Oh You Can Get Good People To Do Bad Things Without Religion Alright…

There is a popular but rather false anti-religious remark from Steven Weinberg that one often hears anti-religious atheists cite. I admit that the first dozen or so times I came across it, its superficial charms and its appeal to my prejudices lulled me into a nodding attitude of approval. But a friend last week remarked that the meme was ridiculously false and, even though he didn’t explain why he thought so, I suddenly snapped out of it and agreed with him and started coming up with reasons it was wrong. Sometimes that’s all it takes to reconsider an unexamined belief inconsistent with dozens of other your beliefs, as I quickly realized this one was.

This is the flattering falsehood that takes in some of the irreligious:

With or without it you would have good people doing good things and evil people doing evil things. But for good people to do evil things, that takes religion.

First, it’s difficult to define a “good” person from an “evil” person when we’re talking about two people who do evil. Apparently we are assuming that good is not just as good does, and evil is not just as evil does. I think that’s true. So, how can an otherwise good person do evil and how can we still consider them good even if they do some evil? What is making them still “good”?

Presumably we are talking about someone whose motives are not malignant. We are talking about someone who is generally conscientious about doing what they perceive to be good and/or someone who has a number of generally pro-social feelings and virtuous character traits that regularly contribute to moral behavior. So, someone who is generally compassionate, honest, fair-minded, courageous, sympathetic, empathetic, generous, dutiful, loving, self-disciplined, etc., etc.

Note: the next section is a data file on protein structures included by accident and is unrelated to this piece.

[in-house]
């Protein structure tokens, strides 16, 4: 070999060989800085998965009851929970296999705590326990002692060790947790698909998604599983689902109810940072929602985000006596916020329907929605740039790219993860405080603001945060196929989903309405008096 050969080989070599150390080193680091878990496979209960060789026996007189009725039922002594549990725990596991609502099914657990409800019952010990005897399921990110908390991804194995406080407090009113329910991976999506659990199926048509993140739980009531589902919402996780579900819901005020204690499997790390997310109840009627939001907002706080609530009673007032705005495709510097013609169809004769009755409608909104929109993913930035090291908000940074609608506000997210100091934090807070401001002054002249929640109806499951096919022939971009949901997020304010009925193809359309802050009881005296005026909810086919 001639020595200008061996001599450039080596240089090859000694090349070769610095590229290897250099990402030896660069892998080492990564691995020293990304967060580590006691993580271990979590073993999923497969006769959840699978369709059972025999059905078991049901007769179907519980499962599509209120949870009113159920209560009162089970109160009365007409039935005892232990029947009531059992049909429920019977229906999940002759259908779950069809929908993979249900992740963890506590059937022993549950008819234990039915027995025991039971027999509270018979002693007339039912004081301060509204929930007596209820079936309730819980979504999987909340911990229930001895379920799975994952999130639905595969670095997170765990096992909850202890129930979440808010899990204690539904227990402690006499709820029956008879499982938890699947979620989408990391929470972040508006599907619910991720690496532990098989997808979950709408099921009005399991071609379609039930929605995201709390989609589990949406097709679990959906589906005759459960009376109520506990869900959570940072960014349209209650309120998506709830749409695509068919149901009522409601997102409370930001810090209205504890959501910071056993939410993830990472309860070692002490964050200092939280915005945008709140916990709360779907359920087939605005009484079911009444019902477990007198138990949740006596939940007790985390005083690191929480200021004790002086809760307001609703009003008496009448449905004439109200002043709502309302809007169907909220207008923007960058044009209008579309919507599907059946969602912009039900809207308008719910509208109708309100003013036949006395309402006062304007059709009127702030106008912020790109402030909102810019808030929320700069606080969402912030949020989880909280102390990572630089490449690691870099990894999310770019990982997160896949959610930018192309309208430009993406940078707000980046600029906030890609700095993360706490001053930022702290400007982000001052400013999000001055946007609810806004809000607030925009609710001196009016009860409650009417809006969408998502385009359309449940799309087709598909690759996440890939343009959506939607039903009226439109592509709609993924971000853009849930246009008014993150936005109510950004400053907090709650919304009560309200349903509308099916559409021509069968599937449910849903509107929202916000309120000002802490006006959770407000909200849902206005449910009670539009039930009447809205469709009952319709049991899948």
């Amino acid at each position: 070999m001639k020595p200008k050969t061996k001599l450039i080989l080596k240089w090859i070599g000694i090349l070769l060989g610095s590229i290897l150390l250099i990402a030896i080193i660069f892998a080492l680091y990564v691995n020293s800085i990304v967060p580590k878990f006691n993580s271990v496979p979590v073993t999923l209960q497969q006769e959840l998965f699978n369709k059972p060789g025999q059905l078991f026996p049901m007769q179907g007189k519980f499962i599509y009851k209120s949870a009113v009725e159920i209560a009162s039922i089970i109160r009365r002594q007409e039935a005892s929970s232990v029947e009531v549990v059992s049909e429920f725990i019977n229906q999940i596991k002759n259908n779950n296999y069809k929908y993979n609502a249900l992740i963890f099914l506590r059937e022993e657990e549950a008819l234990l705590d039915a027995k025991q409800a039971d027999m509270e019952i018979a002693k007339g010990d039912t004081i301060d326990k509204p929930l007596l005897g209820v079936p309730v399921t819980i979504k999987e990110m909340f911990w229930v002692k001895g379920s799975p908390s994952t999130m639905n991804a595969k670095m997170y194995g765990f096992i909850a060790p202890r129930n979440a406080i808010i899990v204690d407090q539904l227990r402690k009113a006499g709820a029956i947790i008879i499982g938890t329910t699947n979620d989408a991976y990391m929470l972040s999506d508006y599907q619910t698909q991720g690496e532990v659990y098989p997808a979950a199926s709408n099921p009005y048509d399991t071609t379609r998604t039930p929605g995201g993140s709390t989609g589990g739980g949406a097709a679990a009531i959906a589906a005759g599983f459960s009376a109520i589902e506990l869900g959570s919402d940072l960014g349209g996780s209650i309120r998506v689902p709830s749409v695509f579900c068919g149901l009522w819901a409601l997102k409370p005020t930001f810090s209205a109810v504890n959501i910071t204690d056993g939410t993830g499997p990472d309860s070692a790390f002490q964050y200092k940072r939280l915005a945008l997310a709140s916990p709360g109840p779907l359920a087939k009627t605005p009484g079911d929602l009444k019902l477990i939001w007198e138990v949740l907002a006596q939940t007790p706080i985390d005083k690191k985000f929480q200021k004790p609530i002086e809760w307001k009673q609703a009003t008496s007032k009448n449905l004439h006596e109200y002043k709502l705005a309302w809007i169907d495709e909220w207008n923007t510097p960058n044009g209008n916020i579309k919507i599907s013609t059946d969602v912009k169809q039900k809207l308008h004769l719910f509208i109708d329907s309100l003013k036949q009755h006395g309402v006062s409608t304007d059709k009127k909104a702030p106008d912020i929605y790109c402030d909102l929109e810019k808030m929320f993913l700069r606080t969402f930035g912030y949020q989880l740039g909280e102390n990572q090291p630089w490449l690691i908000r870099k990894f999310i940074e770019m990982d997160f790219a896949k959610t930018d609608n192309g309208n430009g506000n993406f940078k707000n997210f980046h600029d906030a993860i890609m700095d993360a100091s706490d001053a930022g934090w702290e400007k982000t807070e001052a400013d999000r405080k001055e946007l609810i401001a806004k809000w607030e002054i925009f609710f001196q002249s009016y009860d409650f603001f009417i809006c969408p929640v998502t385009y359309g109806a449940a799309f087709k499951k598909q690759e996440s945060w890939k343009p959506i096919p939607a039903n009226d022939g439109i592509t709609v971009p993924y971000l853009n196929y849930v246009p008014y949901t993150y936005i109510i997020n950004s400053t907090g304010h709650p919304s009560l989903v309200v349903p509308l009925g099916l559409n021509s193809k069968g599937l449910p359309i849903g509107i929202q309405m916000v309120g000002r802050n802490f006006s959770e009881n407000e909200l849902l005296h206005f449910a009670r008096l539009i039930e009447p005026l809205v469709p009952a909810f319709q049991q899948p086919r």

What does it take for one of these people, motivated by a desire to do good and to be good, to wind up doing evil?

It’s simple. They need only misperceive the evil as the good. And you do not need religion for that.

For one thing, many people do genuinely evil (or at least bad or less desirable) things because they truly believe it is justified by a greater good. Moral people can disagree about which normally evil or bad behaviors or actions are justifiable by a greater good without any involvement from any religion.

Similarly, there can be cases in which two apparent moral duties conflict and we have to choose which one overrides the other. Sometimes this choice is made seriously wrongly, yielding a gross injustice or  unjustifiably negative consequences. Religion is not inherently required for such errors either.

Otherwise good people can also be weak and do evil things for reasons we can sympathize with, if not condone morally. Sometimes with their backs against the wall or with someone they care about in trouble, they may make bad choices without becoming on net a basically evil person. While a morally better person would prove their moral mettle in precisely those challenging moments, basically good people with a number of virtues can sometimes simply spit the bit. Eventually none of us is perfect and so all of us, no matter how good we normally are, will wind up in this boat at some point or another.

Good people can also do evil under the sway of factors for which they may not be morally blameworthy. Mental illness, brainwashing, basic confusions over facts, deceptions from apparently reliable authority figures, and many other influences beyond someone’s simple will to be good or to be evil can all explain a good person getting it wrong and doing evil. While sometimes religions confuse people in some of these ways, and while various religions routinely exacerbate people’s natural weaknesses in unique, upsetting, morally culpable ways that we must vigorously criticize, nonetheless they are hardly the only cause of such errors.

And pervasive cultural conditioning, that only may or may not involve religion at all (or only do so to one degree or another), can also make some systematically evil things seem good to an overwhelming number of people in a given society. In such cases we might hold the average person in that society somewhat culpable for not figuring the evil out and opposing it. But it is really hard to judge everyone in that society to be basically evil and not, in the main, as good as any other average people relative to their  culturally engrained moral consciousness. Any one of us may be systematically deceived and corrupted in some given area or areas by our culture’s abilities to overwhelming determine the contours of reality for us.